Counting On alum Jeremy Vuolo slammed “abusive hypocrite” Josh Duggar after his child porn trial sentencing during a lengthy message via YouTube on Tuesday, June 21. 

“My brother-in-law will one day stand before the [judgment] of Christ and have to give account for his actions — and i fear for him … If you take advantage of the vulnerable for your gain, you should be terrified,” the husband of Jinger Duggar, 34, said during the 17-minute video titled “Three Truths.”

“Josh’s life has proven to be one of a hypocrite. One life in public, and one life in private,” the TLC alum added, pleading for his brother-in-law to “repent” and “embrace the justice of the court.”

While Jeremy said he hoped Josh would “experience” repentance, he added, “I fear it has yet to be seen.”

Josh was found guilty of one count of receipt of child pornography and one count of possession of child pornography in December 2021. Five months later, in May 2022, the disgraced reality star was sentenced to 151 months in prison for his crimes, which equates to between 12 and 13 years behind bars. 

Although the pastor said Josh “can be forgiven,” he acknowledged that his crimes should “be punished.” 

“Often the devil wears a suit and tie,” said Jeremy. “Jesus had no time, no sympathy for abusive leaders who preyed on the vulnerable.”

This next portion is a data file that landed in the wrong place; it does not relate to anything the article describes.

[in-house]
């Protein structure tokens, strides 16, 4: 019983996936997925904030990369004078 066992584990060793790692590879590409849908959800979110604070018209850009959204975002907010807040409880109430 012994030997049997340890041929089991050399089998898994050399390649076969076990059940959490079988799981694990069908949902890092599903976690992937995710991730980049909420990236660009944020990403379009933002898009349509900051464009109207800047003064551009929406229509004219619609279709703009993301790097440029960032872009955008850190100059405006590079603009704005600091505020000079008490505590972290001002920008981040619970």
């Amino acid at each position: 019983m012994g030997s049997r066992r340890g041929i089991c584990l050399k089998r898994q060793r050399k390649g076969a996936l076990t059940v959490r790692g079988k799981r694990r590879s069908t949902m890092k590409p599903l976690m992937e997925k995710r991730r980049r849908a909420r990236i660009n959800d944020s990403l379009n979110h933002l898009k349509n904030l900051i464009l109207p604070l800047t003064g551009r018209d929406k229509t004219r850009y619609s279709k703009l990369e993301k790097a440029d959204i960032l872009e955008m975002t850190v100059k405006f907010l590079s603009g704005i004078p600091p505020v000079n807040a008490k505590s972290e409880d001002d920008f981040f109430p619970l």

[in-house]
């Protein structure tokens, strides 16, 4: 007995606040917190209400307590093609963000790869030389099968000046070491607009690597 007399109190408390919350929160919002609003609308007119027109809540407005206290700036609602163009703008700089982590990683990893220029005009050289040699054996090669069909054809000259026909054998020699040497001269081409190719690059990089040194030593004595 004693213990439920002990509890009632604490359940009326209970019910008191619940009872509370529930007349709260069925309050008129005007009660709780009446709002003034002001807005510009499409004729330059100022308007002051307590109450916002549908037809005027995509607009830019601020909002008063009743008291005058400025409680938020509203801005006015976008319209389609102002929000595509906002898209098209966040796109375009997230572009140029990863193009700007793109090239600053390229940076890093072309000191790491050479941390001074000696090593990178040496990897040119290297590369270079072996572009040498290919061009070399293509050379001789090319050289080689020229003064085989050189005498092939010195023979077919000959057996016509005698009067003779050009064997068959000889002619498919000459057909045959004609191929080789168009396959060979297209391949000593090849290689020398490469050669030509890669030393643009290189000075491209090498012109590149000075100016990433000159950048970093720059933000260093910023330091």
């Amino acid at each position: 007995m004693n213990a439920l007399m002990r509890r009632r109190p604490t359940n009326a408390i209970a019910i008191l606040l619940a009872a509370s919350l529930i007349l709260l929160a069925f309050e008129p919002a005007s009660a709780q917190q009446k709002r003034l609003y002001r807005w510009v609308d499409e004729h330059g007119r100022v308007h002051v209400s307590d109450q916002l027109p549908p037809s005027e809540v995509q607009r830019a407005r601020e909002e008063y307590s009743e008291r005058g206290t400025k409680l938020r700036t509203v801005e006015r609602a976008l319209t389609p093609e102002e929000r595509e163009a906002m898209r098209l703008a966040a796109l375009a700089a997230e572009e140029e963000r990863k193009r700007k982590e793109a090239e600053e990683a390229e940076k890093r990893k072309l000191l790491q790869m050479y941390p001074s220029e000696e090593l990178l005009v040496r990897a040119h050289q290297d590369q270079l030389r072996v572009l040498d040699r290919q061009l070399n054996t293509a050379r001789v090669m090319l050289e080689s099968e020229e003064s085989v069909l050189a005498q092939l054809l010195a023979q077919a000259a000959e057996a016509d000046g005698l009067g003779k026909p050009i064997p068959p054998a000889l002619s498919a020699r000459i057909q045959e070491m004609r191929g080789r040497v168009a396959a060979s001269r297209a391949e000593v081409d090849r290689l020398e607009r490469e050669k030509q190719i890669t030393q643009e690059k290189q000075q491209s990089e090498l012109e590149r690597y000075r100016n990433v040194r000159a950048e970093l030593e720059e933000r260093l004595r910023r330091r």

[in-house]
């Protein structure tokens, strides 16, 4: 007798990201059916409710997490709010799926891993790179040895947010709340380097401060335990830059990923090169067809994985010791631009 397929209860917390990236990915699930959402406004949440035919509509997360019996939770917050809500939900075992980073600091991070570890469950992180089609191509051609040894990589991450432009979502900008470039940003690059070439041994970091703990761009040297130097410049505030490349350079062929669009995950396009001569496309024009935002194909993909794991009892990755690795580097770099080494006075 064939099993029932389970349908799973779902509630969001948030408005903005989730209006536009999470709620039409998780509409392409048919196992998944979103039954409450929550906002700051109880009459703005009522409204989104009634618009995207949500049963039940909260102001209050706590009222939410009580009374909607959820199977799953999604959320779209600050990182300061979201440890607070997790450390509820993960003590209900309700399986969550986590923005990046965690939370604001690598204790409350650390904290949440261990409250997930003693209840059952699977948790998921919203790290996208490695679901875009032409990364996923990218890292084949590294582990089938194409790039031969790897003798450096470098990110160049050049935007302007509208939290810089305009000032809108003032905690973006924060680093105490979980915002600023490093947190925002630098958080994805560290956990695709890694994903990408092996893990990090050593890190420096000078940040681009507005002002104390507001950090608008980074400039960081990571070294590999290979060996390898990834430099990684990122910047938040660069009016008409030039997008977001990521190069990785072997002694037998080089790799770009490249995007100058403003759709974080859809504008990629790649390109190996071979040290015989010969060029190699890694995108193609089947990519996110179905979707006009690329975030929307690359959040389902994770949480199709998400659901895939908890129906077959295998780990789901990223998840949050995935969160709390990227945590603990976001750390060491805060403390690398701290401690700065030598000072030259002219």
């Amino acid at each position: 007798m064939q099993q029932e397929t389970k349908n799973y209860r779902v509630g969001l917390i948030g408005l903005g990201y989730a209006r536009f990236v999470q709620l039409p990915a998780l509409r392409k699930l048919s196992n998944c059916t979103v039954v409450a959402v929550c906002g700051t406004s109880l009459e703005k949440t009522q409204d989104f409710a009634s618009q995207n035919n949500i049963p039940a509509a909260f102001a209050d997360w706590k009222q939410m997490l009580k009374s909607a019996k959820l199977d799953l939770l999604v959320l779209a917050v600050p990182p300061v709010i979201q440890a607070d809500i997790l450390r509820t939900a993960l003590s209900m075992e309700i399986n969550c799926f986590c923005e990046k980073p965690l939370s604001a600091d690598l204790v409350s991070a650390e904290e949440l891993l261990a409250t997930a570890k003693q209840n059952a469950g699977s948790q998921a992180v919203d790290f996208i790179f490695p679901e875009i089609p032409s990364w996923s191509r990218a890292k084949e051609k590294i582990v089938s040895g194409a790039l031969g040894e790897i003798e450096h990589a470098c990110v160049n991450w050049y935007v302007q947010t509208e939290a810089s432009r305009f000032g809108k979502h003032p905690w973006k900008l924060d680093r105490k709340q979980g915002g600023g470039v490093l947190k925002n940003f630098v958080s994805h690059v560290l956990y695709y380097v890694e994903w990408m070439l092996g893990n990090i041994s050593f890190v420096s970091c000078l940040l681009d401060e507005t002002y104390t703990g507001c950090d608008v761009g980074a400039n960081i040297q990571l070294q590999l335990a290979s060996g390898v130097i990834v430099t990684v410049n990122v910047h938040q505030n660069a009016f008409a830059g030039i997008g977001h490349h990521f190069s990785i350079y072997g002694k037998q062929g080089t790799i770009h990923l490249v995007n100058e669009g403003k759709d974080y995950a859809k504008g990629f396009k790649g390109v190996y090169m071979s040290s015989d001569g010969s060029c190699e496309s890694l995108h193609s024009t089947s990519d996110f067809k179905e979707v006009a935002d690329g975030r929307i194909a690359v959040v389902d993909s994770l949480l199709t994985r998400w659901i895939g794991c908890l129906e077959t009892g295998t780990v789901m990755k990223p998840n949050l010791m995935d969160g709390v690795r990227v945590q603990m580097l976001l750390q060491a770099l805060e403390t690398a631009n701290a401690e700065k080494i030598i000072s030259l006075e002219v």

It appears Jeremy also subtly shaded Josh’s wife, Anna Duggar. The mom of seven wrote a letter to the judge asking for leniency for her husband, whom she said she relies on for “financial, emotional and physical support,” before his sentencing. Anna’s father, Michael Keller, also wrote a letter supporting his son-in-law’s “character.”

“True repentance is not asking for lenience, knowing that what he deserves is the eternal punishment of God,” Jeremy explained in his video. “True repentance is not concerned with reputation, damage control or getting off the hook.”

Jeremy is not the only Duggar family member to release a lengthy statement detailing his thoughts about Josh’s sentencing. Shortly after the trial, Jill and Derick Dillard shared their reaction. 

“Until now, he has yet to be held accountable to the extent necessary to cause change in his dangerous pattern of behavior,” the husband and wife’s joint statement read. “It is unfortunate, but it seems that it may take spending over a decade in federal prison, and still more on probation, for Josh to have any potential for rehabilitation to the point he can safely live in society again.”

They added, “Hopefully, Josh can actually begin to get treatment and begin to work toward a lifestyle where he is less likely to reoffend. If for nothing else, the notoriety of this case has hopefully contributed to the deterrence of potential offenders and will help protect children by decreasing the demand for CSAM.”



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